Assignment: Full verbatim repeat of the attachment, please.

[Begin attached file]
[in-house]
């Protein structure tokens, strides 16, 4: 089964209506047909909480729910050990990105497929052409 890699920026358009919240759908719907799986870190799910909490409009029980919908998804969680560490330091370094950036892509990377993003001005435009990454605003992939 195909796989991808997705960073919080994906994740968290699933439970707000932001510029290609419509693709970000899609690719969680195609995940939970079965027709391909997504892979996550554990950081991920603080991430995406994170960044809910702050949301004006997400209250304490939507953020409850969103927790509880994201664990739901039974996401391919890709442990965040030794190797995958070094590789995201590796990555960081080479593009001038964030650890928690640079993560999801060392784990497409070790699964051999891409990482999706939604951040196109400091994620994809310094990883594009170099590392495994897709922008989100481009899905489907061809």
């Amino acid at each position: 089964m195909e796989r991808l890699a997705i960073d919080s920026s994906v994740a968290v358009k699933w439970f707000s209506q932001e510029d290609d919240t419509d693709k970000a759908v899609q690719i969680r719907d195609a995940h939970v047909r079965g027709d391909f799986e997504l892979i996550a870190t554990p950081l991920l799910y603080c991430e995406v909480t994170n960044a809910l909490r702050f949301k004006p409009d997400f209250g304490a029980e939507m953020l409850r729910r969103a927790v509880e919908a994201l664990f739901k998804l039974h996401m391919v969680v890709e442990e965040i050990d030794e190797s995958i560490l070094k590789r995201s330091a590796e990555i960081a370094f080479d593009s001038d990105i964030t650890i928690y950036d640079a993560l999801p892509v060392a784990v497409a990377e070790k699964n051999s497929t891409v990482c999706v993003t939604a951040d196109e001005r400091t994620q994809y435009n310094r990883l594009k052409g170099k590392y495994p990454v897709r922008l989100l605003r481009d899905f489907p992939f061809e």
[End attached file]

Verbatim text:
[in-house]
């Protein structure tokens, strides 16, 4: 089964209506047909909480729910050990990105497929052409 890699920026358009919240759908719907799986870190799910909490409009029980919908998804969680560490330091370094950036892509990377993003001005435009990454605003992939 195909796989991808997705960073919080994906994740968290699933439970707000932001510029290609419509693709970000899609690719969680195609995940939970079965027709391909997504892979996550554990950081991920603080991430995406994170960044809910702050949301004006997400209250304490939507953020409850969103927790509880994201664990739901039974996401391919890709442990965040030794190797995958070094590789995201590796990555960081080479593009001038964030650890928690640079993560999801060392784990497409070790699964051999891409990482999706939604951040196109400091994620994809310094990883594009170099590392495994897709922008989100481009899905489907061809």
């Amino acid at each position: 089964m195909e796989r991808l890699a997705i960073d919080s920026s994906v994740a968290v358009k699933w439970f707000s209506q932001e510029d290609d919240t419509d693709k970000a759908v899609q690719i969680r719907d195609a995940h939970v047909r079965g027709d391909f799986e997504l892979i996550a870190t554990p950081l991920l799910y603080c991430e995406v909480t994170n960044a809910l909490r702050f949301k004006p409009d997400f209250g304490a029980e939507m953020l409850r729910r969103a927790v509880e919908a994201l664990f739901k998804l039974h996401m391919v969680v890709e442990e965040i050990d030794e190797s995958i560490l070094k590789r995201s330091a590796e990555i960081a370094f080479d593009s001038d990105i964030t650890i928690y950036d640079a993560l999801p892509v060392a784990v497409a990377e070790k699964n051999s497929t891409v990482c999706v993003t939604a951040d196109e001005r400091t994620q994809y435009n310094r990883l594009k052409g170099k590392y495994p990454v897709r922008l989100l605003r481009d899905f489907p992939f061809e």